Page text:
A question that I am frequently asked is can ITIL provide tangible benefits?â
In the past, I have had to respond to this query by pointing to the benefits realized by companies adopting ITIL best practices and principles in terms of organizational or cultural intangibles. The main reason I have had to point to âintangibleâ benefits is that most U.S companies have been unwilling to share the measurable improvements they have obtained through the implementation of ITIL.
There are various reasons why collecting data on ITIL can be a difficult if not impossible process, but most often these issues boil down to concerns with the proprietary nature that surrounds the release of information regarding the measures and costs of delivery of services to customers. Most companies have considered that data to be too sensitive to release.
However, several notable organizations have recently released new data on the benefits of ITIL that point to hard savings and benefits. These companies illustrate that ITIL implementations can reap significant rewards in a variety of areas.
Procter & Gamble: Started using ITIL three years ago and has realized a 6% to 8% cut in operating costs. Another ITIL project has reduced help desk calls by 10%.
Ontario Justice Enterprise: Embraced ITIL two and one half years ago and created a virtual help/service desk that cut support costs by 40%.
Caterpillar: Embarked on a series of ITIL projects 18 months ago. After applying ITIL principles, the rate of achieving the target response time for incident management on Web-related services jumped from 60% to more than 90%.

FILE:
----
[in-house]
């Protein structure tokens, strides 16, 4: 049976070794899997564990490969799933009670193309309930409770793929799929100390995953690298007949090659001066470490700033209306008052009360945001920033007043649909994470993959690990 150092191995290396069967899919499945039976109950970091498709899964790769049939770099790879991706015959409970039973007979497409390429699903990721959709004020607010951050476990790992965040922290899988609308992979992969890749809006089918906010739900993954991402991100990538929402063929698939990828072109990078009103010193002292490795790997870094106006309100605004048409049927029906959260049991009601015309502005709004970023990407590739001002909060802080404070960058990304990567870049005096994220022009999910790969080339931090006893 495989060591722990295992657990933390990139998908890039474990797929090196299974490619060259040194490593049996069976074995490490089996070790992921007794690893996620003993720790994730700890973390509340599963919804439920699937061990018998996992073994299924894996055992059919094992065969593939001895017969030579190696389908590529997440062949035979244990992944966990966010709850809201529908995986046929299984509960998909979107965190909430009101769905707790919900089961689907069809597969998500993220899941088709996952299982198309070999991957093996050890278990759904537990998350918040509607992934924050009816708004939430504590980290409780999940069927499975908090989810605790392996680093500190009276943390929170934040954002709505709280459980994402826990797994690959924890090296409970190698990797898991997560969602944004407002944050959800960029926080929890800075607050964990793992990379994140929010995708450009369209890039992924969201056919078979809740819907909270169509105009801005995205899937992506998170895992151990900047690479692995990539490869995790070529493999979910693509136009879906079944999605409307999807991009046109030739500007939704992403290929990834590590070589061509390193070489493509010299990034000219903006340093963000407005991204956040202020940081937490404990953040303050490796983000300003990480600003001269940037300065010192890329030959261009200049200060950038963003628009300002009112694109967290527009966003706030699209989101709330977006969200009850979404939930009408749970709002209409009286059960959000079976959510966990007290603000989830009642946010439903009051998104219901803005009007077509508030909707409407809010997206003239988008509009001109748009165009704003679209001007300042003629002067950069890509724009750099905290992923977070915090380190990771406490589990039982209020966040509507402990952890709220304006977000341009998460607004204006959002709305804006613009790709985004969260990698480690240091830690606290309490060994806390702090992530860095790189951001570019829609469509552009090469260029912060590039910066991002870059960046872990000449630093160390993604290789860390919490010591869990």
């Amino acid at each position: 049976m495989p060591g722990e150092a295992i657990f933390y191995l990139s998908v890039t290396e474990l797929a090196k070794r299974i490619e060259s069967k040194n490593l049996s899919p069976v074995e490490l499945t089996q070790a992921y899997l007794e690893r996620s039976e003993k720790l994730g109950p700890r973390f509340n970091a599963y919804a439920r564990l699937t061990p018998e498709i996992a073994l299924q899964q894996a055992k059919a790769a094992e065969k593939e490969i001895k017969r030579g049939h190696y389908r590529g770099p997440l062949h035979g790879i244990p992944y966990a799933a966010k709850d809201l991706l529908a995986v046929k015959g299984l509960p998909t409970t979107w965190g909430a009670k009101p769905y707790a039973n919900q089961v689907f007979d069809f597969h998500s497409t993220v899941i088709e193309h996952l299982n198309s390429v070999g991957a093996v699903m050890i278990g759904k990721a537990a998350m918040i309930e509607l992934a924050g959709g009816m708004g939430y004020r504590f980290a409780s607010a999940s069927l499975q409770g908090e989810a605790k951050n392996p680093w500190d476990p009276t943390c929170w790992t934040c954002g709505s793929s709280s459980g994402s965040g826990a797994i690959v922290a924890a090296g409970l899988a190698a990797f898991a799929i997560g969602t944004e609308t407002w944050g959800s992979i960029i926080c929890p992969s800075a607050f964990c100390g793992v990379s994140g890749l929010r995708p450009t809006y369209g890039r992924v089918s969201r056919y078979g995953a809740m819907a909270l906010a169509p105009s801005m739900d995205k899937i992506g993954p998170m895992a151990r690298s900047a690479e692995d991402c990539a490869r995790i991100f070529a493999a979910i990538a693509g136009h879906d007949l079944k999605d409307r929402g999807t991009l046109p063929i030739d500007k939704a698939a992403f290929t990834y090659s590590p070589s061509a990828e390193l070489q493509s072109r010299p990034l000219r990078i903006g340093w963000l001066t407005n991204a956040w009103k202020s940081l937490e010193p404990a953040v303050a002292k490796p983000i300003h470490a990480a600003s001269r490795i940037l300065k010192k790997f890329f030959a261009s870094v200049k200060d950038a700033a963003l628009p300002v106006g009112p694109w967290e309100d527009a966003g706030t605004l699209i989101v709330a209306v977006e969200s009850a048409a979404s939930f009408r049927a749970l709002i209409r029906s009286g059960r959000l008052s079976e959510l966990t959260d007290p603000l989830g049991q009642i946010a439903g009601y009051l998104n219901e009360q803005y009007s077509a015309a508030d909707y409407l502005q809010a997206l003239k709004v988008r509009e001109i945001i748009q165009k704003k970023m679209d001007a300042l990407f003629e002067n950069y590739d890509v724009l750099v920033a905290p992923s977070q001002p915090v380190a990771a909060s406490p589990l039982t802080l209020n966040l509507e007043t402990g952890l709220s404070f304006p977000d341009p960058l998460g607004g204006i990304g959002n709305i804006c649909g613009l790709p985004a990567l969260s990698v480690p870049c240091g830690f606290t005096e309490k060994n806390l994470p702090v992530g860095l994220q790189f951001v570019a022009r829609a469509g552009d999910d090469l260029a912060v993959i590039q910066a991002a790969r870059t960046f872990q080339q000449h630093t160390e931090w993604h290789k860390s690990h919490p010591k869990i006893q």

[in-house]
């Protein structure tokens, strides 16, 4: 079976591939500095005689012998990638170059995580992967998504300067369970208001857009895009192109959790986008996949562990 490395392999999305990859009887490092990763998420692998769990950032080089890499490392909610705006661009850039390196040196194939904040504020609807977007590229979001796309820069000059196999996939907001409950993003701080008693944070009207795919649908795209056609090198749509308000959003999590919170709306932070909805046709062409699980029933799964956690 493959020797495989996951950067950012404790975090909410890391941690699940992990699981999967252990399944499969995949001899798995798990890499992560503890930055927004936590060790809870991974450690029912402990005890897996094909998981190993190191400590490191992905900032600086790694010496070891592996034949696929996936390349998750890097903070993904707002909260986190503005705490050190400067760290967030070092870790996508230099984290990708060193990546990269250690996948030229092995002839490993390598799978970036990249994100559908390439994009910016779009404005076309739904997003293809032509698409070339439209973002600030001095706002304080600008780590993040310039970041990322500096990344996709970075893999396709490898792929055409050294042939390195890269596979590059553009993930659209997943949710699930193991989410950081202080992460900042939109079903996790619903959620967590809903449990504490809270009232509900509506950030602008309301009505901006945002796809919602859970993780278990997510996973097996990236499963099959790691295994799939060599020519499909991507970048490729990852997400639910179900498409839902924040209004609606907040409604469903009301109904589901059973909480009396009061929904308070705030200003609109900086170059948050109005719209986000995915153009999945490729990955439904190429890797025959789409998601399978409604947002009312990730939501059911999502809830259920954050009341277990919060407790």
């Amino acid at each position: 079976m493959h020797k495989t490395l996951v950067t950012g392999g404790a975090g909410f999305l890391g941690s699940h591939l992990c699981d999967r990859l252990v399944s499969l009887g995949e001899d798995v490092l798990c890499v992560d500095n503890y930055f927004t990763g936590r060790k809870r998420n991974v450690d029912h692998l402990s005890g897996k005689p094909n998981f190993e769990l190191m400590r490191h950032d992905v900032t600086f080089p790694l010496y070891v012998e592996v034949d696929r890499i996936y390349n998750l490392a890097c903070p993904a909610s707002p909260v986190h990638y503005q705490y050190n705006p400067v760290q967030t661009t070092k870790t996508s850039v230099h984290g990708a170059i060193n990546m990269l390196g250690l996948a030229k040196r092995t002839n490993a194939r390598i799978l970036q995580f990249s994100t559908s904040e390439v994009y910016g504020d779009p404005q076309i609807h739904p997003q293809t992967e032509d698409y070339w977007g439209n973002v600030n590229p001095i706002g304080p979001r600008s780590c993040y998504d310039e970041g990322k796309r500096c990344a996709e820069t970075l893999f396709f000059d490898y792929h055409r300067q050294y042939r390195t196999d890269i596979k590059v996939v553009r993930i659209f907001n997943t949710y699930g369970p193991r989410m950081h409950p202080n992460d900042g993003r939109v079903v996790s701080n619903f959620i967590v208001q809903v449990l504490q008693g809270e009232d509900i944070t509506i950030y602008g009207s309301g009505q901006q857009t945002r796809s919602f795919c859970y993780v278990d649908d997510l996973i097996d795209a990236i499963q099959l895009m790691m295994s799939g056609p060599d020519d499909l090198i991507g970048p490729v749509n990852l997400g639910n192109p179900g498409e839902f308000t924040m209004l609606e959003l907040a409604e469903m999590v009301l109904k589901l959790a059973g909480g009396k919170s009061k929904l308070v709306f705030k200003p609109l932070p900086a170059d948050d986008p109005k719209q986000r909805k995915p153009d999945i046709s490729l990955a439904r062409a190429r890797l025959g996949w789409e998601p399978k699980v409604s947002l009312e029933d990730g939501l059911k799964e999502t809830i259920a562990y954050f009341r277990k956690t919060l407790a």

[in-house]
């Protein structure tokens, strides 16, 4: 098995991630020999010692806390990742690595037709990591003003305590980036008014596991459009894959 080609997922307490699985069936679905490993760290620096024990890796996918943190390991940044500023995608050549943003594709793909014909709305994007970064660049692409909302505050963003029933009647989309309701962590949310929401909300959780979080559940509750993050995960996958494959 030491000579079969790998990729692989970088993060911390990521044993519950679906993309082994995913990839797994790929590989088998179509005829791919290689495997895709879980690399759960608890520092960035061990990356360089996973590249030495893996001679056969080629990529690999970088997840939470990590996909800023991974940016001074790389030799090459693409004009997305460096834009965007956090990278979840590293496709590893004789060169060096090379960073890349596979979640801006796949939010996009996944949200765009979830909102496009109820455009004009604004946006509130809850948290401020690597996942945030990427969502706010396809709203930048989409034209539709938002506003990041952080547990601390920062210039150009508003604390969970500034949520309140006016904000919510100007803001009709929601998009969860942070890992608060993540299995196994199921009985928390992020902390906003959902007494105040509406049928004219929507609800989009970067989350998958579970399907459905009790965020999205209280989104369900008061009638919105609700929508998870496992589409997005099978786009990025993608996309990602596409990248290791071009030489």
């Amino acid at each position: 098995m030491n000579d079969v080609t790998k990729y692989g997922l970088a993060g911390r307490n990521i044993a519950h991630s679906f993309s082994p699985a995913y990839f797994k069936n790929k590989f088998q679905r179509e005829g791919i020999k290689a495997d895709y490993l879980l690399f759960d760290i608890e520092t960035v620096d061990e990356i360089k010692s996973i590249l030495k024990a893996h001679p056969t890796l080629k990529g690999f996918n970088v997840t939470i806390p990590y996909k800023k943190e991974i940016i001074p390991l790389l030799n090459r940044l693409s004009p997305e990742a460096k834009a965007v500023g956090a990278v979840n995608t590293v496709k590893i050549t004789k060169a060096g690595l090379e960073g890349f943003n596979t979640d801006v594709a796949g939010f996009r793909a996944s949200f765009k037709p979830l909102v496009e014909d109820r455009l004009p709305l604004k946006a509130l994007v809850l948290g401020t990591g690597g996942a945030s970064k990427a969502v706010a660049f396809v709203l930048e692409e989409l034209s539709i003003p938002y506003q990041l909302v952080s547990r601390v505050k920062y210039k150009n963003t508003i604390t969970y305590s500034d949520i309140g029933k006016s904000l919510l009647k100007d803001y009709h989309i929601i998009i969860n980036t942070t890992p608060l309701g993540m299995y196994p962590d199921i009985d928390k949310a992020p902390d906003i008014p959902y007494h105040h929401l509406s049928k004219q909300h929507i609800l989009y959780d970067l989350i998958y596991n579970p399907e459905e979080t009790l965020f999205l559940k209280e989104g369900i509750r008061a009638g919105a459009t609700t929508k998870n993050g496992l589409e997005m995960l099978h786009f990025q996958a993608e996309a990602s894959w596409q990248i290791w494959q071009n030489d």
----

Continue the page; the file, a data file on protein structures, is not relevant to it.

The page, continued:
A few obvious questions arise when looking at these benefits:
- What do these numbers really mean?
- What are the direct associations to the implementation of ITIL best practices?
- Have these companies only applied some or all of the ITIL principles?
- Have they applied these principles to one, some, or all the core service support and service delivery processes?
The answers lie within the motivations, needs, cultures and direction of each organization individually. While every companyâs motivations and application of ITIL best practices and principles are unique, these examples indicate that by applying best practices (no matter how, what, when or why) these organizations have realized tangible, bottom-line benefits.
The fact is that business profitability and shareholder loyalty is dependent on the high availability, dependability, security and performance of IT services. This has made the relative maturity or immaturity of IT processes highly visible. Many companies state that due to the rapidly changing nature of their business, and the pressure from competition to become more cost-effective while still achieving the same or greater profits and output, they find it extremely difficult to devote the time and resources required to apply the needed improvements.
Commentary by Charles Williams. Charles is a senior IT professional with more than 20 years of experience as an IT Director and Consultant. Currently, he is a Managing Partner of Kedar Information Technologies, an IT consulting firm serving the Fortune 1000. He has spoken at numerous industry conferences and seminars, and has written several articles and special reports on the IT industry. He can be reached at email@example.com.